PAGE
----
In ANYTHING on November 24, 2010 at 11:29 am

Adetokunbo Mumuni

Executive Director

Socio-Economic Rights & Accountability Project (SERAP)




At the

International Anti-Corruption Conference

Bangkok, Thailand



November 2010

  1. Introduction: I would like to start by thanking the organisers of this very important and timely seminar. I am also grateful for the opportunity to attend the conference and make this presentation.


  1. 2. I must say that I like the title of this paper given to me by the organizers very much. But for the purposes of my presentation, please permit me to reframe the title slightly like this: Legal Redress for victims of Grand Corruption & International Human Rights Law: SERAP’s Experience in Nigeria

  1. Before proceeding further, I would like to say a few words about my organization. I work for a human rights and anti-corruption non-governmental organization called Socio-Economic Rights and Accountability Project (SERAP). SERAP was in 2004, under the Companies and Allied Matters Decree 1 of 1990 of the Republic of Nigeria. SERAP aims to promote transparency and accountability in the public and private sectors through human rights.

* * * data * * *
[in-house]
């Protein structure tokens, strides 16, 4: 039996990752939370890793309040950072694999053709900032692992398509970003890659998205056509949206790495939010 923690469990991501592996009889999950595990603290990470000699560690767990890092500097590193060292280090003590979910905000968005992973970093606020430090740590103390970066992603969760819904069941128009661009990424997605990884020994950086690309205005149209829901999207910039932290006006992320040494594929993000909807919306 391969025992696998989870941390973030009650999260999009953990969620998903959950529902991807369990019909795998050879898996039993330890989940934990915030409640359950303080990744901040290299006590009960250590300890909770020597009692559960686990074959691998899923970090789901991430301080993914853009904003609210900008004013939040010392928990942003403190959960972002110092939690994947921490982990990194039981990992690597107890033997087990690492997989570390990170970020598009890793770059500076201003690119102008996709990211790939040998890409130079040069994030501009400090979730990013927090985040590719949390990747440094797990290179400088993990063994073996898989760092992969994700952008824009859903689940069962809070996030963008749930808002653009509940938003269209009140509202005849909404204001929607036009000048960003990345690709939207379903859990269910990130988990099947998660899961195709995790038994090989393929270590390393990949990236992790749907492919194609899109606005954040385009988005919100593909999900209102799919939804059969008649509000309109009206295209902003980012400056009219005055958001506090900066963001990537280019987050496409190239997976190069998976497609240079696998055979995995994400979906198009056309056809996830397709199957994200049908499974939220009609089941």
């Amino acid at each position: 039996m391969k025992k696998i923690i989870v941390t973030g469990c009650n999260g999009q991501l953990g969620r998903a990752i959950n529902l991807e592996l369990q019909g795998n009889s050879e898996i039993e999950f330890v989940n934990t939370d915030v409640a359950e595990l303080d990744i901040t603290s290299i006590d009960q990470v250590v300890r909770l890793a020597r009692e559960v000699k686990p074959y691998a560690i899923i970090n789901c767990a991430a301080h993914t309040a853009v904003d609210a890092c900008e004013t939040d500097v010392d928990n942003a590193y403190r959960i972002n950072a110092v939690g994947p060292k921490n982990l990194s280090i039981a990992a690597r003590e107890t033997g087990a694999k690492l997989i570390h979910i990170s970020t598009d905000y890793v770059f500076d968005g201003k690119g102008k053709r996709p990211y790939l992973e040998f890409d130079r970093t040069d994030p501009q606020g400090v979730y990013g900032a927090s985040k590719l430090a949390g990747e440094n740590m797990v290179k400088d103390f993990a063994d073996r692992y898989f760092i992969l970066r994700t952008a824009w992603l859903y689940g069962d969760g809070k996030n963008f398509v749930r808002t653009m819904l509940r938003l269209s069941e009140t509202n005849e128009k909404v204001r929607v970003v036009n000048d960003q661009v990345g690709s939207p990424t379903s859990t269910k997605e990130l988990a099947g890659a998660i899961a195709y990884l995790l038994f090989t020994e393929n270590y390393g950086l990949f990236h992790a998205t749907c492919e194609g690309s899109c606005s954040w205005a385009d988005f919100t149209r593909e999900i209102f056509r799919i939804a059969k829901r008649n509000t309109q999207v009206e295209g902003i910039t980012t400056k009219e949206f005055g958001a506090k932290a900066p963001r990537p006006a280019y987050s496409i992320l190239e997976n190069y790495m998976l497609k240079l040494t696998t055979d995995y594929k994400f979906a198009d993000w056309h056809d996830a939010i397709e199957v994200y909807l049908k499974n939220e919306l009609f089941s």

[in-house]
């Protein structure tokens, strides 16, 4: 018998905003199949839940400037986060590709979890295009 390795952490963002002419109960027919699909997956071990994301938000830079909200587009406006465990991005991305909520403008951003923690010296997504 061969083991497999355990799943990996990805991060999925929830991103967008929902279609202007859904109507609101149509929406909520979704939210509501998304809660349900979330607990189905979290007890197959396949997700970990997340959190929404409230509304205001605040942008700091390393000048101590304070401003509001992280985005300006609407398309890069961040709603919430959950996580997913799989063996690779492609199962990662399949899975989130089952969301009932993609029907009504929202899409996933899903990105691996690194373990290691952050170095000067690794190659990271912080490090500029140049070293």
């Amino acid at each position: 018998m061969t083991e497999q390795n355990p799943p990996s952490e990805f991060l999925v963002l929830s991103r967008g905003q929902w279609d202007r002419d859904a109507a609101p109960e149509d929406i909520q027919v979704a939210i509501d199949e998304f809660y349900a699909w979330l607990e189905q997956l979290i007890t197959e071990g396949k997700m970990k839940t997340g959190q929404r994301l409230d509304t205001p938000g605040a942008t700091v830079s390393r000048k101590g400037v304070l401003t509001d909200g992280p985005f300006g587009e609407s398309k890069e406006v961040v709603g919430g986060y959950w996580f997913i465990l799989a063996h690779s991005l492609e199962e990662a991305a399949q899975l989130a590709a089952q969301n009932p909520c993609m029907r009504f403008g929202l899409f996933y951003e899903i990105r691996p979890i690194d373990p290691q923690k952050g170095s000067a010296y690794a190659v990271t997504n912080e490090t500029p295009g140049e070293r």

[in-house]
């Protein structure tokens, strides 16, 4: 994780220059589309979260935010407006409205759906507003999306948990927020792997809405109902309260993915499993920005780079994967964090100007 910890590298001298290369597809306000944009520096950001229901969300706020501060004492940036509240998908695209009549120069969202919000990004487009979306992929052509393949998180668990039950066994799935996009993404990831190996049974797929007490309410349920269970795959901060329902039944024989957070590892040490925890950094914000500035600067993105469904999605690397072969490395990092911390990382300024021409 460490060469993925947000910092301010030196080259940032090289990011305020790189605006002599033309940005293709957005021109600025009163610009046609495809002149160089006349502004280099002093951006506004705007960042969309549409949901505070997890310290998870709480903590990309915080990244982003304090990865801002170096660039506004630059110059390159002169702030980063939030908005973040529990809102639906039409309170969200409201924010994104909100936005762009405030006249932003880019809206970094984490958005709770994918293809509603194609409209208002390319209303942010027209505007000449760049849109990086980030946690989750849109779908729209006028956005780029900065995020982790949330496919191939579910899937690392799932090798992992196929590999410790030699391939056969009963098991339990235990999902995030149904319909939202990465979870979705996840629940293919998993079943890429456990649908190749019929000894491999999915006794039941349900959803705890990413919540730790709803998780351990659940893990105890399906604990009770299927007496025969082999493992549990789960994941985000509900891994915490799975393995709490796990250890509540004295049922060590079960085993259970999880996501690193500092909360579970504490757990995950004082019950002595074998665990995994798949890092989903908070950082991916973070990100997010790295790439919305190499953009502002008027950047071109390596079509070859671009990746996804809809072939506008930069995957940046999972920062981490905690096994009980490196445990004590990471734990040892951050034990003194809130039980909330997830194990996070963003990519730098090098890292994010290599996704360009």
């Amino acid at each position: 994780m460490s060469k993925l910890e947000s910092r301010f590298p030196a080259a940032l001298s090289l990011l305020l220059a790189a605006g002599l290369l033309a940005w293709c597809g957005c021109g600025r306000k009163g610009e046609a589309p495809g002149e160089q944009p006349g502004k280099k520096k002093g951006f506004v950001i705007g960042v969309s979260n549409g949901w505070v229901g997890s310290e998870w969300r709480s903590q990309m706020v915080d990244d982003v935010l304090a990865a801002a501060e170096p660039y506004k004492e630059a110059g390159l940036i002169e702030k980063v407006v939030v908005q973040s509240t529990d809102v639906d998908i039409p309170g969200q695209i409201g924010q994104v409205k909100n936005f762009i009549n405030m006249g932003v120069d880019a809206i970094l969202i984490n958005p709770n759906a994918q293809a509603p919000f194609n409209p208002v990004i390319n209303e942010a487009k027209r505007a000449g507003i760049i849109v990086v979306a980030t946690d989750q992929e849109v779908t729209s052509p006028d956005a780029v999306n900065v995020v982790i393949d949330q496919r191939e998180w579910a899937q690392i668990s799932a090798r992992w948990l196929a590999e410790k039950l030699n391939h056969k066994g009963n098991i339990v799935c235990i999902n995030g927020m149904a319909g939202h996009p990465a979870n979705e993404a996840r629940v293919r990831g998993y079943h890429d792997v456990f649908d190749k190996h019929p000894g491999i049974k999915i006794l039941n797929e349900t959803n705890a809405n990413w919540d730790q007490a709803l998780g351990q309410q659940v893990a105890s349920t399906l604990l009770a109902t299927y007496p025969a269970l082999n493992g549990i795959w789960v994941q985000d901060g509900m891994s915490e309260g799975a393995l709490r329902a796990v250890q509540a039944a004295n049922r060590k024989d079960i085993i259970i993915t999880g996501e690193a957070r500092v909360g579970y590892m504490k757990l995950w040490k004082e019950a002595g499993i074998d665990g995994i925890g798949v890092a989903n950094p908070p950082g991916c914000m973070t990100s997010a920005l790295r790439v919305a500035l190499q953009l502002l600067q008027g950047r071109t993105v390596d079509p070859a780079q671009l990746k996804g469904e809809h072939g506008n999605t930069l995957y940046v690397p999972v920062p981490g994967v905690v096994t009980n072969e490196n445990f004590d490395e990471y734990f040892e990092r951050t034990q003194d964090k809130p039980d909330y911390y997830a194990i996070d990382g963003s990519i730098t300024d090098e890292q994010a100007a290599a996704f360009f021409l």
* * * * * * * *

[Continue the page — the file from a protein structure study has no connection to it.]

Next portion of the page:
1. In 2008, SERAP was nominated by the DFID for the UN Civil Society Award, coordinated by the UNODC in Abuja. SERAP has observer status with the African Commission on Human and Peoples’ Rights in Banjul, The Gambia. SERAP is also a member of the UN Global Compact, and works closely with the Global Compact office in New York. Last year, SERAP obtained a landmark decision from the ECOWAS Court of Justice in Abuja declaring that the right to education is a legally enforceable human right in Nigeria.


  1. In a country where systemic corruption and the resulting poverty, inequality and discrimination deprive many Nigerians of dignity and freedom to explore ways towards development and prosperity, we work to hold government and public officials at the local, state and federal levels accountable for acts of corruption which are conducive to violations of socio-economic rights of citizens. SERAP also aims to ensure Nigeria’s full compliance with the human rights and anti-corruption treaties to which it has voluntarily subscribed. SERAP’s work is divided into three program areas: the Research & Publications program; the Monitoring & Advocacy program; and the Litigation & Legal Services.

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